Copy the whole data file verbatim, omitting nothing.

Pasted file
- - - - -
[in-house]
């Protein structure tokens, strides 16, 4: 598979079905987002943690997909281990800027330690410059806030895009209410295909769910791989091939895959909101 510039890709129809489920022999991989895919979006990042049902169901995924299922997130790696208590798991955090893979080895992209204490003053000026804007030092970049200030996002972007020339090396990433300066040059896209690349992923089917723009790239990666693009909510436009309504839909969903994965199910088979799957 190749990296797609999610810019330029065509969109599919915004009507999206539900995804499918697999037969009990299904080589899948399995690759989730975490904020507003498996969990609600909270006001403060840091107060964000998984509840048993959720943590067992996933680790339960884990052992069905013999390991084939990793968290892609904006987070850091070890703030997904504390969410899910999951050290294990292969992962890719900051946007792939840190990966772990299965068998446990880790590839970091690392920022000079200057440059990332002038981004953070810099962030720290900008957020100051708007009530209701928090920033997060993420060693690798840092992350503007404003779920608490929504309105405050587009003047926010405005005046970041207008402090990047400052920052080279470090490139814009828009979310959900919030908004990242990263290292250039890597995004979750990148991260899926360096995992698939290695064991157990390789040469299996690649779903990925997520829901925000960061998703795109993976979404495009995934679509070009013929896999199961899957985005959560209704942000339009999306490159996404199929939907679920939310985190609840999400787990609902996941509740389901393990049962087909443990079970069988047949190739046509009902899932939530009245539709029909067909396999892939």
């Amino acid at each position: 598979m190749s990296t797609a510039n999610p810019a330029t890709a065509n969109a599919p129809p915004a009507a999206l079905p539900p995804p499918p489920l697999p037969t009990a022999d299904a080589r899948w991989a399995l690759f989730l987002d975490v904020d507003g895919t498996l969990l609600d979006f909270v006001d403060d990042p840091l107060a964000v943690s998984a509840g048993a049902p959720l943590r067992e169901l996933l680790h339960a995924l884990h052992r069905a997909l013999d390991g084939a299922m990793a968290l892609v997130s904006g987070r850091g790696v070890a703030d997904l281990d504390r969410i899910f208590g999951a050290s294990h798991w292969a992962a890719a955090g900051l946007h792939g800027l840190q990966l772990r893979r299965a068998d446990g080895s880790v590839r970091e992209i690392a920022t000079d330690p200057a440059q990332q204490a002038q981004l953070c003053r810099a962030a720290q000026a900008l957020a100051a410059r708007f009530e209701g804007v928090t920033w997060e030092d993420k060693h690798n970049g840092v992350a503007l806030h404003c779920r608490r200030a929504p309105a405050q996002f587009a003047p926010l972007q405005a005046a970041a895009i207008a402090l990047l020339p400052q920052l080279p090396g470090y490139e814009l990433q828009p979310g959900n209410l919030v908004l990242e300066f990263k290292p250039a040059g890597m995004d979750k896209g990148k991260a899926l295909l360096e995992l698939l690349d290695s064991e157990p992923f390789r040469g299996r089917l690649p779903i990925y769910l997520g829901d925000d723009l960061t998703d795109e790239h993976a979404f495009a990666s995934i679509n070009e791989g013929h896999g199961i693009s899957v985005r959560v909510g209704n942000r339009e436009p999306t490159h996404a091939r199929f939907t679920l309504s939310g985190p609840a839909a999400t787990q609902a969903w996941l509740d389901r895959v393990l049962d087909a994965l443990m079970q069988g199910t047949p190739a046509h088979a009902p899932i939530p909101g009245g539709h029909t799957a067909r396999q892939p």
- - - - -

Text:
[in-house]
């Protein structure tokens, strides 16, 4: 598979079905987002943690997909281990800027330690410059806030895009209410295909769910791989091939895959909101 510039890709129809489920022999991989895919979006990042049902169901995924299922997130790696208590798991955090893979080895992209204490003053000026804007030092970049200030996002972007020339090396990433300066040059896209690349992923089917723009790239990666693009909510436009309504839909969903994965199910088979799957 190749990296797609999610810019330029065509969109599919915004009507999206539900995804499918697999037969009990299904080589899948399995690759989730975490904020507003498996969990609600909270006001403060840091107060964000998984509840048993959720943590067992996933680790339960884990052992069905013999390991084939990793968290892609904006987070850091070890703030997904504390969410899910999951050290294990292969992962890719900051946007792939840190990966772990299965068998446990880790590839970091690392920022000079200057440059990332002038981004953070810099962030720290900008957020100051708007009530209701928090920033997060993420060693690798840092992350503007404003779920608490929504309105405050587009003047926010405005005046970041207008402090990047400052920052080279470090490139814009828009979310959900919030908004990242990263290292250039890597995004979750990148991260899926360096995992698939290695064991157990390789040469299996690649779903990925997520829901925000960061998703795109993976979404495009995934679509070009013929896999199961899957985005959560209704942000339009999306490159996404199929939907679920939310985190609840999400787990609902996941509740389901393990049962087909443990079970069988047949190739046509009902899932939530009245539709029909067909396999892939």
């Amino acid at each position: 598979m190749s990296t797609a510039n999610p810019a330029t890709a065509n969109a599919p129809p915004a009507a999206l079905p539900p995804p499918p489920l697999p037969t009990a022999d299904a080589r899948w991989a399995l690759f989730l987002d975490v904020d507003g895919t498996l969990l609600d979006f909270v006001d403060d990042p840091l107060a964000v943690s998984a509840g048993a049902p959720l943590r067992e169901l996933l680790h339960a995924l884990h052992r069905a997909l013999d390991g084939a299922m990793a968290l892609v997130s904006g987070r850091g790696v070890a703030d997904l281990d504390r969410i899910f208590g999951a050290s294990h798991w292969a992962a890719a955090g900051l946007h792939g800027l840190q990966l772990r893979r299965a068998d446990g080895s880790v590839r970091e992209i690392a920022t000079d330690p200057a440059q990332q204490a002038q981004l953070c003053r810099a962030a720290q000026a900008l957020a100051a410059r708007f009530e209701g804007v928090t920033w997060e030092d993420k060693h690798n970049g840092v992350a503007l806030h404003c779920r608490r200030a929504p309105a405050q996002f587009a003047p926010l972007q405005a005046a970041a895009i207008a402090l990047l020339p400052q920052l080279p090396g470090y490139e814009l990433q828009p979310g959900n209410l919030v908004l990242e300066f990263k290292p250039a040059g890597m995004d979750k896209g990148k991260a899926l295909l360096e995992l698939l690349d290695s064991e157990p992923f390789r040469g299996r089917l690649p779903i990925y769910l997520g829901d925000d723009l960061t998703d795109e790239h993976a979404f495009a990666s995934i679509n070009e791989g013929h896999g199961i693009s899957v985005r959560v909510g209704n942000r339009e436009p999306t490159h996404a091939r199929f939907t679920l309504s939310g985190p609840a839909a999400t787990q609902a969903w996941l509740d389901r895959v393990l049962d087909a994965l443990m079970q069988g199910t047949p190739a046509h088979a009902p899932i939530p909101g009245g539709h029909t799957a067909r396999q892939p």